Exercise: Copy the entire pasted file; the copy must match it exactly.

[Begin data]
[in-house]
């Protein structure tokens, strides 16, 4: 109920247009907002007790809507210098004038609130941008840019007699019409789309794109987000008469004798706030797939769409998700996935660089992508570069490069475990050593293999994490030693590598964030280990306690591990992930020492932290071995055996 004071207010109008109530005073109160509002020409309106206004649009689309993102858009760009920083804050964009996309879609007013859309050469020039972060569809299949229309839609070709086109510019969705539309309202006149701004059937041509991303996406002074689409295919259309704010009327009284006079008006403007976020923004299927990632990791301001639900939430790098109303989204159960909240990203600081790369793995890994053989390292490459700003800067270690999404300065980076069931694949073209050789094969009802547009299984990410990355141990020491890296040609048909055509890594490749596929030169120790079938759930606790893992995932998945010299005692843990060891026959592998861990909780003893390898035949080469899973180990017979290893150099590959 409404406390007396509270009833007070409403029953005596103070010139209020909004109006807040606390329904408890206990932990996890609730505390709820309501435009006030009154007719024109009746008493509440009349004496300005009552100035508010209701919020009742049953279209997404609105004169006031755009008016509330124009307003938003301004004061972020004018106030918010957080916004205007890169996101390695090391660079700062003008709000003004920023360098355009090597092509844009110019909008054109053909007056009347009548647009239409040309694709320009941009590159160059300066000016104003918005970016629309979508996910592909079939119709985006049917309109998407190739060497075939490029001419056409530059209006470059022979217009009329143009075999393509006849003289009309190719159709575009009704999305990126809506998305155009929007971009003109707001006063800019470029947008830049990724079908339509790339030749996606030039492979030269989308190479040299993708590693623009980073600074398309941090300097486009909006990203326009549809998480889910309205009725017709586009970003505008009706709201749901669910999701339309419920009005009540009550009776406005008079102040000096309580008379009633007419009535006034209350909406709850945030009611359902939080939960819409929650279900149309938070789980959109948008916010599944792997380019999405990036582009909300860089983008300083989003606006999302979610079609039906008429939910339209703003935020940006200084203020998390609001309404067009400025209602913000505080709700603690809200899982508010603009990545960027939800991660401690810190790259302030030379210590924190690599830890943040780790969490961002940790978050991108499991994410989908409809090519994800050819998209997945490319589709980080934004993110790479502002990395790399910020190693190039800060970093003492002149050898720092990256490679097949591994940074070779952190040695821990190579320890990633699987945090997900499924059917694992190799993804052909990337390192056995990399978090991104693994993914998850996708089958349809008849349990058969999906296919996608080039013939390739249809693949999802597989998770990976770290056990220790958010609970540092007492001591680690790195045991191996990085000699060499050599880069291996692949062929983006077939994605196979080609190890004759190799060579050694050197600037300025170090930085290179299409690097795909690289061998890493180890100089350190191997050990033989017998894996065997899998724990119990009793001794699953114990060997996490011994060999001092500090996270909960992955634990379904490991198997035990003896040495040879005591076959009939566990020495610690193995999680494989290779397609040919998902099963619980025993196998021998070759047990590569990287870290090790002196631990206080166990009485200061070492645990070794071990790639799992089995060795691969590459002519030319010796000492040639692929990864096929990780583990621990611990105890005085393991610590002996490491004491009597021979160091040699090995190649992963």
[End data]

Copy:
[in-house]
């Protein structure tokens, strides 16, 4: 109920247009907002007790809507210098004038609130941008840019007699019409789309794109987000008469004798706030797939769409998700996935660089992508570069490069475990050593293999994490030693590598964030280990306690591990992930020492932290071995055996 004071207010109008109530005073109160509002020409309106206004649009689309993102858009760009920083804050964009996309879609007013859309050469020039972060569809299949229309839609070709086109510019969705539309309202006149701004059937041509991303996406002074689409295919259309704010009327009284006079008006403007976020923004299927990632990791301001639900939430790098109303989204159960909240990203600081790369793995890994053989390292490459700003800067270690999404300065980076069931694949073209050789094969009802547009299984990410990355141990020491890296040609048909055509890594490749596929030169120790079938759930606790893992995932998945010299005692843990060891026959592998861990909780003893390898035949080469899973180990017979290893150099590959 409404406390007396509270009833007070409403029953005596103070010139209020909004109006807040606390329904408890206990932990996890609730505390709820309501435009006030009154007719024109009746008493509440009349004496300005009552100035508010209701919020009742049953279209997404609105004169006031755009008016509330124009307003938003301004004061972020004018106030918010957080916004205007890169996101390695090391660079700062003008709000003004920023360098355009090597092509844009110019909008054109053909007056009347009548647009239409040309694709320009941009590159160059300066000016104003918005970016629309979508996910592909079939119709985006049917309109998407190739060497075939490029001419056409530059209006470059022979217009009329143009075999393509006849003289009309190719159709575009009704999305990126809506998305155009929007971009003109707001006063800019470029947008830049990724079908339509790339030749996606030039492979030269989308190479040299993708590693623009980073600074398309941090300097486009909006990203326009549809998480889910309205009725017709586009970003505008009706709201749901669910999701339309419920009005009540009550009776406005008079102040000096309580008379009633007419009535006034209350909406709850945030009611359902939080939960819409929650279900149309938070789980959109948008916010599944792997380019999405990036582009909300860089983008300083989003606006999302979610079609039906008429939910339209703003935020940006200084203020998390609001309404067009400025209602913000505080709700603690809200899982508010603009990545960027939800991660401690810190790259302030030379210590924190690599830890943040780790969490961002940790978050991108499991994410989908409809090519994800050819998209997945490319589709980080934004993110790479502002990395790399910020190693190039800060970093003492002149050898720092990256490679097949591994940074070779952190040695821990190579320890990633699987945090997900499924059917694992190799993804052909990337390192056995990399978090991104693994993914998850996708089958349809008849349990058969999906296919996608080039013939390739249809693949999802597989998770990976770290056990220790958010609970540092007492001591680690790195045991191996990085000699060499050599880069291996692949062929983006077939994605196979080609190890004759190799060579050694050197600037300025170090930085290179299409690097795909690289061998890493180890100089350190191997050990033989017998894996065997899998724990119990009793001794699953114990060997996490011994060999001092500090996270909960992955634990379904490991198997035990003896040495040879005591076959009939566990020495610690193995999680494989290779397609040919998902099963619980025993196998021998070759047990590569990287870290090790002196631990206080166990009485200061070492645990070794071990790639799992089995060795691969590459002519030319010796000492040639692929990864096929990780583990621990611990105890005085393991610590002996490491004491009597021979160091040699090995190649992963």